Glutamate System Adaptation # and/or function of NMDA receptors on neurons Balances acute alcohol effect Effect: tolerance, dependence Adaptation # and/or function of NMDA receptors on neurons Balances acute alcohol effect Effect: tolerance, dependence Chronic Alcohol Use Chronic Alcohol Use Withdrawal Increased glutamatergic activity Effect:- Acute: dysphoria, hallucinations - Post-acute: sleep/mood disturbances Withdrawal Increased glutamatergic activity Effect:- Acute: dysphoria, hallucinations - Post-acute: sleep/mood disturbances Removal of Alcohol Removal of Alcohol Alcohol-Free CNS Equilibrium Alcohol-Free CNS Equilibrium Acute Alcohol Effect Inhibits NMDA receptors Effect: anxiety, sedation Acute Alcohol Effect Inhibits NMDA receptors Effect: anxiety, sedation Administration of Alcohol Administration of Alcohol Littleton. Alcohol Health Res World 1998;22:13.
N = 605 Fuller RK, et al. JAMA 1986;256:1449-1455. N = 605 Fuller RK, et al. JAMA 1986;256:1449-1455.
* N = 605 * p <.05 Fuller RK, et al. JAMA 1986;256:1449-1455. N = 605 * p <.05 Fuller RK, et al. JAMA 1986;256:1449-1455.
Glutamate a a Acamprosate NMDA Receptor NMDA Receptor Reduction in glutamate release Reduction in postsynaptic effects mGluR5 receptor a a a a a a a a a a NMDA = N-methyl-D-aspartate mGluR5 = metabotropic glutamate subtype 5 receptor NMDA = N-methyl-D-aspartate mGluR5 = metabotropic glutamate subtype 5 receptor
N = 272 Sass H, et al. Arch Gen Psychiatry 1996;53:673-680. N = 272 Sass H, et al. Arch Gen Psychiatry 1996;53:673-680.
Location Orbitofrontal Cortex (OFC) Impact of Drugs of Abuse Drug as reinforcer far exceeds that of natural reinforcers OFC hypoactive during AAS Exposure to drug or other “cues” during withdrawal precipitates craving and compulsive drug use
Hypothalamus Head ganglion of ANS & locus of drive Amygdala Reticular formation Brainstem regulation of arousal Frontal cortex
Modulates instinctive behavior and internal drives Processes face and voice information for appraisal of external environment Therefore, integrates external and internal environment Early developmental trauma has negative impact on OFC
AUTONOMIC NERVOUS SYSTEM PARASYMPATHETIC SYMPATHETIC DISSOCIATION HYPERAROUSAL (FREEZE) (FIGHT/FIGHT)
Increase value of non-drug reinforcers Positive Connection to Others Therapeutic Relationship How we communicate “Mirror” neurons Family and couples therapy 12 step meetings Connection to Higher Power of Your Choice Mindfulness Meditation
Location Amygdala Hippocampus Impact of Drugs of Abuse People, Places and Things (“cues” or “triggers”) create an intense desire to use (“craving”)
Impact of Drugs of Abuse (cont.) These cues automatically trigger habit learning Release of DA Declarative learning links emotional states to use (“Hungry, Angry, Lonely and Tired”)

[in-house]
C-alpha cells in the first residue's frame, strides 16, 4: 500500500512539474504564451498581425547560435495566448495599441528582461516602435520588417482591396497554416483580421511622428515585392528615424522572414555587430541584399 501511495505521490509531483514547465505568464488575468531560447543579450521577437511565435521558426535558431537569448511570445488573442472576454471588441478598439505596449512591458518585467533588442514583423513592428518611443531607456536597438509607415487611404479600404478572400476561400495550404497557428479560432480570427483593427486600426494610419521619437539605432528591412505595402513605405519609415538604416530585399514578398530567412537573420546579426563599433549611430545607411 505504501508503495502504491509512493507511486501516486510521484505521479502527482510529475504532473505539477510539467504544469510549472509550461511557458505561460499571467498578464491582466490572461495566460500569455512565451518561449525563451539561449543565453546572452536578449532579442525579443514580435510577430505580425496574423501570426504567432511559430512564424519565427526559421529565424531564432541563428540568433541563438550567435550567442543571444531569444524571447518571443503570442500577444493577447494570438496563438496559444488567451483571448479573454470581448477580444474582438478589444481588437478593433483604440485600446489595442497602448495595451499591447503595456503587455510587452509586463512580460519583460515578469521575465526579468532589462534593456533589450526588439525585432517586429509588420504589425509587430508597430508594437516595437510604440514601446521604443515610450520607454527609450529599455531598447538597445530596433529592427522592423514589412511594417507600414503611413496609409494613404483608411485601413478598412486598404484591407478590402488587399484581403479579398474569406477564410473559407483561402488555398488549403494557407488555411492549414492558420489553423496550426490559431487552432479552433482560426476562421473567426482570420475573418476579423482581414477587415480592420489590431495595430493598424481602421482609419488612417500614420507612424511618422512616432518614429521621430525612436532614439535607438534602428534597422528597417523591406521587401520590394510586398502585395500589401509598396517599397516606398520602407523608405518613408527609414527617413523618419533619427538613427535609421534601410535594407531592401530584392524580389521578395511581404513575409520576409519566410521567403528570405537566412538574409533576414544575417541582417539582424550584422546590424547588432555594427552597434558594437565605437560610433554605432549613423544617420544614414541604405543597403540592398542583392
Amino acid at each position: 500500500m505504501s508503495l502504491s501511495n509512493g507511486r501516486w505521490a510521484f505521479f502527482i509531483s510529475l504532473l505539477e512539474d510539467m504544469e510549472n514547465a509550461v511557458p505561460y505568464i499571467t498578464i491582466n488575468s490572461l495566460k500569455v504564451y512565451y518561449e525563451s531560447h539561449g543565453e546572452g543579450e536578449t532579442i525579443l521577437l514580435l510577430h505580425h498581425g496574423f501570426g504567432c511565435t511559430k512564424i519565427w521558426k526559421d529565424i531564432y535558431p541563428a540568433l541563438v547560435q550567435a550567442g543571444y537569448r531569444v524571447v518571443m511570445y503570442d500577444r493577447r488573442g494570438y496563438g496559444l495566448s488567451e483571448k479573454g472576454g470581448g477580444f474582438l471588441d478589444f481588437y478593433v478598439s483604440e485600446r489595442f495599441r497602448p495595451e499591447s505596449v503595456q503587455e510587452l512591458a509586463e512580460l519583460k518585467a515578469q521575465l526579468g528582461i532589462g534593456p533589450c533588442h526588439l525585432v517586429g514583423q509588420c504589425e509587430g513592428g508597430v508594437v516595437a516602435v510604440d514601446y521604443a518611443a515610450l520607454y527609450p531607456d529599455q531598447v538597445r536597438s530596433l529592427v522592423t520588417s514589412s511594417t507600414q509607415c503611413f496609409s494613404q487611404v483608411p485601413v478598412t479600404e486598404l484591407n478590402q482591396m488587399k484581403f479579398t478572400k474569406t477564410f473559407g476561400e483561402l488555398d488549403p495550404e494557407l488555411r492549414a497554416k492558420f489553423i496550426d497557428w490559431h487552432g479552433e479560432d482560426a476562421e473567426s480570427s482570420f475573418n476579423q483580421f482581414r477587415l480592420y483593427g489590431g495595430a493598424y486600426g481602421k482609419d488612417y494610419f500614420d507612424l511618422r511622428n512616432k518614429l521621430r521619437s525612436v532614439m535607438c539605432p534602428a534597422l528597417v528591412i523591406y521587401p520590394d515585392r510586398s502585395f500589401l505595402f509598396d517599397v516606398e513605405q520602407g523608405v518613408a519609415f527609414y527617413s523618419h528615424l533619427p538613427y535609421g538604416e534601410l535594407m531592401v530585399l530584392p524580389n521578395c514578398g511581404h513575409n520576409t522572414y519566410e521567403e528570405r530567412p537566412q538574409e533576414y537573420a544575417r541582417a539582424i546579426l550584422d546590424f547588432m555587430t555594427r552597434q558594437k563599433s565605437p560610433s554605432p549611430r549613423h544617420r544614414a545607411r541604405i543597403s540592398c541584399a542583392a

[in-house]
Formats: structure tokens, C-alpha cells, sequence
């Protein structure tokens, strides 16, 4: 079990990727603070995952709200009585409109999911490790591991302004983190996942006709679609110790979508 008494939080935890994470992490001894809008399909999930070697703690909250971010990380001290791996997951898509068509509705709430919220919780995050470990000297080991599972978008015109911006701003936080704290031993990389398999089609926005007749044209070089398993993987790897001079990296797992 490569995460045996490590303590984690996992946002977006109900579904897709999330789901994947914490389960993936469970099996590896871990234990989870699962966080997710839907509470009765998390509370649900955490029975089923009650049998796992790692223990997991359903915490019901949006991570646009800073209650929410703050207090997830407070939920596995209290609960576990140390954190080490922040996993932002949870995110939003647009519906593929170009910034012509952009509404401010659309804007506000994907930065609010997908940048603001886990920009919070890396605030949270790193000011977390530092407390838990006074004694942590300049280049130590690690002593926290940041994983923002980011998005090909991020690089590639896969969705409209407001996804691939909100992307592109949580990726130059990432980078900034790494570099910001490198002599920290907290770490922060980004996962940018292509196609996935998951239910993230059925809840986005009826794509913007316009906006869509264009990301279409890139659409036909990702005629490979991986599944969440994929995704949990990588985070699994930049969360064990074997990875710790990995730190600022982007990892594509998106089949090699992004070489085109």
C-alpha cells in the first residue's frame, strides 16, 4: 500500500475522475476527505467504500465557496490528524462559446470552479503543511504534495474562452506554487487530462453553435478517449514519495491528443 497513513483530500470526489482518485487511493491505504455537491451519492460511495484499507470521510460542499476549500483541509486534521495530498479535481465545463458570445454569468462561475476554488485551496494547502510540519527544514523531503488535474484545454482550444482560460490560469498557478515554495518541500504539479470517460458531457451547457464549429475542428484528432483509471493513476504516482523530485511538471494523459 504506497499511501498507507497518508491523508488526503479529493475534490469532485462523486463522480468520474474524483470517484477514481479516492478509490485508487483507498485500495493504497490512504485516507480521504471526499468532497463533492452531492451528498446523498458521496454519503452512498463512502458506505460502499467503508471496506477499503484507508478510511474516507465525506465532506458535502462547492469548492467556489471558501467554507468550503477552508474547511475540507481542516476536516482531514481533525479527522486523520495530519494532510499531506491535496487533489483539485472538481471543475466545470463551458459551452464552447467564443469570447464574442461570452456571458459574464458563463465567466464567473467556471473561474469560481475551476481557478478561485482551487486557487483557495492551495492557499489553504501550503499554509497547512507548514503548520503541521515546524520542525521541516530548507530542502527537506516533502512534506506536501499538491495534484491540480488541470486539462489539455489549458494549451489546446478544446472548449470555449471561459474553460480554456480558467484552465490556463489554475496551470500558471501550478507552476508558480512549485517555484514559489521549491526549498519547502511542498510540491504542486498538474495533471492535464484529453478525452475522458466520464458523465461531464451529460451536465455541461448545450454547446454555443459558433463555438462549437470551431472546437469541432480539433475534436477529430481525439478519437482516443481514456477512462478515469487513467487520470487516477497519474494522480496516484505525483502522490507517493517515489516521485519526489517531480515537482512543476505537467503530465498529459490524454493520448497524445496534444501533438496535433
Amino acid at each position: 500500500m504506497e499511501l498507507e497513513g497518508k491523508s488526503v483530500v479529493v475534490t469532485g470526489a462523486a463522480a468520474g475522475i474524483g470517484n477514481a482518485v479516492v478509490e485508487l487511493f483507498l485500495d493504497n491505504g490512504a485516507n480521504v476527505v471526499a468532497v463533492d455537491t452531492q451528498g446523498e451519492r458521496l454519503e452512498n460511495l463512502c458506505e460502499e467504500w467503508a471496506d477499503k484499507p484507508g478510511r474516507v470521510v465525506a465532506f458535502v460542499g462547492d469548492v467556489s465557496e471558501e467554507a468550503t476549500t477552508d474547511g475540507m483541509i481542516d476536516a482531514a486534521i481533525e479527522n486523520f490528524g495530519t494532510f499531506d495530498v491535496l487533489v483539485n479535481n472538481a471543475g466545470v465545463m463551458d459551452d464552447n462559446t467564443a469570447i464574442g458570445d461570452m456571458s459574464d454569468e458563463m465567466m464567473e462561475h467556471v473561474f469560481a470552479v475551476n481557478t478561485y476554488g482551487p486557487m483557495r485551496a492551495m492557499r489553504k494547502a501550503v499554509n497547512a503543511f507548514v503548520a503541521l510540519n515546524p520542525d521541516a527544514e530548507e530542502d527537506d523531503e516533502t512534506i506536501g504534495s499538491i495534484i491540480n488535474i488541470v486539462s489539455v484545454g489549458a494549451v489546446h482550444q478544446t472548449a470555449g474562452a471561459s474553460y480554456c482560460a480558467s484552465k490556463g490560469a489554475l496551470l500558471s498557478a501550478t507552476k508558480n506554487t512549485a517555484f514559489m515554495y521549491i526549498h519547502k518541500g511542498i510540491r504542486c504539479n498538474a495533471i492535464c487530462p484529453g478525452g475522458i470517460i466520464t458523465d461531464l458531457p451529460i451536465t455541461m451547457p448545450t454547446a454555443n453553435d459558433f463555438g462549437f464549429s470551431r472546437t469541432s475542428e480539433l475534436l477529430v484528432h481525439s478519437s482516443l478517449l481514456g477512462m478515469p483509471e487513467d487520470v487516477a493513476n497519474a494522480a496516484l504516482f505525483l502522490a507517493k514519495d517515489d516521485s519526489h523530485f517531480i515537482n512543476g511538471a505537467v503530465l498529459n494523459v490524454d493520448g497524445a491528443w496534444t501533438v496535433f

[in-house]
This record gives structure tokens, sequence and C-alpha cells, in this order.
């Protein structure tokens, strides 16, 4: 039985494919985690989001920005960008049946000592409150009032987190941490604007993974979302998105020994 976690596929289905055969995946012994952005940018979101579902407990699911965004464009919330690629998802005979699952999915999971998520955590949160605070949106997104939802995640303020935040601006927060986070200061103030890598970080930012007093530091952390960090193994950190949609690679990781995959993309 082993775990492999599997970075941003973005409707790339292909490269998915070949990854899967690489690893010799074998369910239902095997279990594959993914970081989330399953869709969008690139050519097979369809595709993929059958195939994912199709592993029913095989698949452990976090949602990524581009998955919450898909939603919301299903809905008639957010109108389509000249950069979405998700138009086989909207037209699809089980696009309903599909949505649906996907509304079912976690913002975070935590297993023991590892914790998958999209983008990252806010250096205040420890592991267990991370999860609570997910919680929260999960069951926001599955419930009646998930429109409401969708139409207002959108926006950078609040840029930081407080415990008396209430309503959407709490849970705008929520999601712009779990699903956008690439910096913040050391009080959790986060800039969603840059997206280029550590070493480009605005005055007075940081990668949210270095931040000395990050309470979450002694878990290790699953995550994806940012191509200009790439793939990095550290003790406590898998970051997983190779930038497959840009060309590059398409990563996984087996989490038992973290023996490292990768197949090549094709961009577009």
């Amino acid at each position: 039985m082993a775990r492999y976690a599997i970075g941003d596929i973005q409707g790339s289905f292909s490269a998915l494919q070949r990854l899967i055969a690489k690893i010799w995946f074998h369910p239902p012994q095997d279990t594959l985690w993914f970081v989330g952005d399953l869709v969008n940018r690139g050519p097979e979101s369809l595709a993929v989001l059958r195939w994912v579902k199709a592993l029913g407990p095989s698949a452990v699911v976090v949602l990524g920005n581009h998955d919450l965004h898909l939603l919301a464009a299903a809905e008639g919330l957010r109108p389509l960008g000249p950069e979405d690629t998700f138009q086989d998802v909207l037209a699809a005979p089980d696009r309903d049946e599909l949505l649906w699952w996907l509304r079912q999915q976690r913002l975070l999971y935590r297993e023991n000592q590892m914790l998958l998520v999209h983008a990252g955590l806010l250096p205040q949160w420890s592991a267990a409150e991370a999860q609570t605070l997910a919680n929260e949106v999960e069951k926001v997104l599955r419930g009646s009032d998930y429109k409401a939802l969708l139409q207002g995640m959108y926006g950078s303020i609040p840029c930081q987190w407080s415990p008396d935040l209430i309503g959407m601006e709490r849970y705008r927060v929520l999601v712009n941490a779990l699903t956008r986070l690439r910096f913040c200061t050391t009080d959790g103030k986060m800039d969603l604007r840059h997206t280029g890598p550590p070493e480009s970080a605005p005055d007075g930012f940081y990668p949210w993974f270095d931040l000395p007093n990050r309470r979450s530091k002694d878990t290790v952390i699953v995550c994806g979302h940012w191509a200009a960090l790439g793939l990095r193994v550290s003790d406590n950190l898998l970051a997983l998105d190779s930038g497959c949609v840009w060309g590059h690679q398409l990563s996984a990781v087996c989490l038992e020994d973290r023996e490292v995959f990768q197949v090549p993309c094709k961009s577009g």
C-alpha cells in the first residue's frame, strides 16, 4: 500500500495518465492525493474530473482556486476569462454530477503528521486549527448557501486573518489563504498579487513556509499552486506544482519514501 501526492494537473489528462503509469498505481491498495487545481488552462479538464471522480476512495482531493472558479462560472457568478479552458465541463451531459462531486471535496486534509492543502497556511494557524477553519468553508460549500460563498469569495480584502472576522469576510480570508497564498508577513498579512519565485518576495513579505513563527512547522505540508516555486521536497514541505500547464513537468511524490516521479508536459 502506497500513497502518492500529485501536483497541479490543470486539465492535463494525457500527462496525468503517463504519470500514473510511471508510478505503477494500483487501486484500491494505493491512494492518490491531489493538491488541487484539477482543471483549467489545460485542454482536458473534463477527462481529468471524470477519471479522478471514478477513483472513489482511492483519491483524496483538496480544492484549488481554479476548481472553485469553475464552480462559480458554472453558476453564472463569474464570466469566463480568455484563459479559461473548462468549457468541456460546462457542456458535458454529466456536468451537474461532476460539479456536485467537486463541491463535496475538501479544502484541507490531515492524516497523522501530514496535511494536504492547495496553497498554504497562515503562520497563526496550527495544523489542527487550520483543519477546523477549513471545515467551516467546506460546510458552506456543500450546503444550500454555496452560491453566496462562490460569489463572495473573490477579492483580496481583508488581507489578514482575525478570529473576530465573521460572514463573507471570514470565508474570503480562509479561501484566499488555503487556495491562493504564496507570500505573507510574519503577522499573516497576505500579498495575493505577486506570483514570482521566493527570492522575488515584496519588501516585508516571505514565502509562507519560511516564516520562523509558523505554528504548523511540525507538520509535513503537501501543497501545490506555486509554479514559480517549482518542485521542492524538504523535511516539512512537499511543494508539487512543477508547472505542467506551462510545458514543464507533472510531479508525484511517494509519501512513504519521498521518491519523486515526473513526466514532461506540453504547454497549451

Behavioral Extinguish learned positive association with drug or drug “cues” Promote reinforcement of positive behaviors
Recovery in neuropsychological functioning › Most of treatment is during time of greatest dysfunction › Recovery is; Time-dependent Due to sustained abstinence Experience- dependent Active rehabilitation or repetitive behavior
Control Strengthen Prefrontal Cortical Control Cognitive Therapy Education Exercises Puzzles Computer Games Crossword Puzzles Vertical Integration
PFC plastic especially between 0-5 and 10-20 years of age Developmental delays occur secondary to early life trauma and early onset alcohol/drug abuse. Treatment Positive role models (Sponsor) Surrogate family (Home Group) “Growing Up In AA”
Coordinate the many brain activities needed to utilize: Executive Functions Set goals Make plans to attain those goals Organize steps to carry out the plans Ensure that desired outcomes are achieved Conscience Pursue Reward Within the Law
Why give an alcoholic or addict a 60 minute didactic or video? A new format 15-20 minute simple didactic How to participate in treatment 10 minute questionnaire 30 minute discussion group
I THINK……….. I FEEL………….. I LEARNED…… MY FUTURE BEHAVIOR WILL CHANGE…
BE KIND, CONSIDERATE, FORGIVING AND COMPASSIONATE AT ALL TIMES, PLACES AND UNDER ALL CONDITIONS WITH EVERYONE, AS WELL AS, YOURSELF
http://www.jci.org/cgi/content/full/111/1 0/1444 http://www.jci.org/cgi/content/full/111/1 0/1444 Nestler, Eric. “The Neurobiology of Cocaine Addiction”. Science & Practice Perspectives. December 2005, pgs 4-12. http://www.medscape.com/viewprogram /3023_pnt http://www.medscape.com/viewprogram /3023_pnt Cloninger, Robert. Feeling Good: The Science of Well-Being. Oxford University Press, New York, 2004.
Panksepp, Jaak. Affective Neuroscience. Oxford University Press, New York,1998, pg 255. Schore, Allan. Affect Regulation & the Repair of the Self. WW Norton, New York, 2003, pg 29-31. Scaer, Robert. The Trauma Spectrum. WW Norton, New York, 2005, pgs 62-64.
http://www.msu.edu/~brains/humanatla s/search.html http://www.msu.edu/~brains/humanatla s/search.html Nuckols, Cardwell C. THE SCIENCE OF RECOVERY: “Connecting to Others and a Higher Power of Your Choice”. Counselor Magazine. Vol. 7, No. 1, Feb., 2006. Nuckols, Cardwell C. THE SCIENCE OF RECOVERY: "Incorporating Neuroscience into Your Practice”. Counselor Magazine. December 2005, Vol. 6, no.,6, pgs 24-31.
Gazzaniga, Michael (Editor). The Cognitive Neurosciences III. The MIT Press, London2004. Rossi, Ernest. The Psychobiology of Gene Expression. WW Norton, New York,2002. Blumenfeld, Hal. Neuroanatomy Through Clinical Cases. Sinauer Associates, Sunderland, MA., 2002. McGlynn EA, et al. “The Quality of Healthcare Delivered to Adults in America”. New England Journal of Medicine. 2003;348:2635-2645.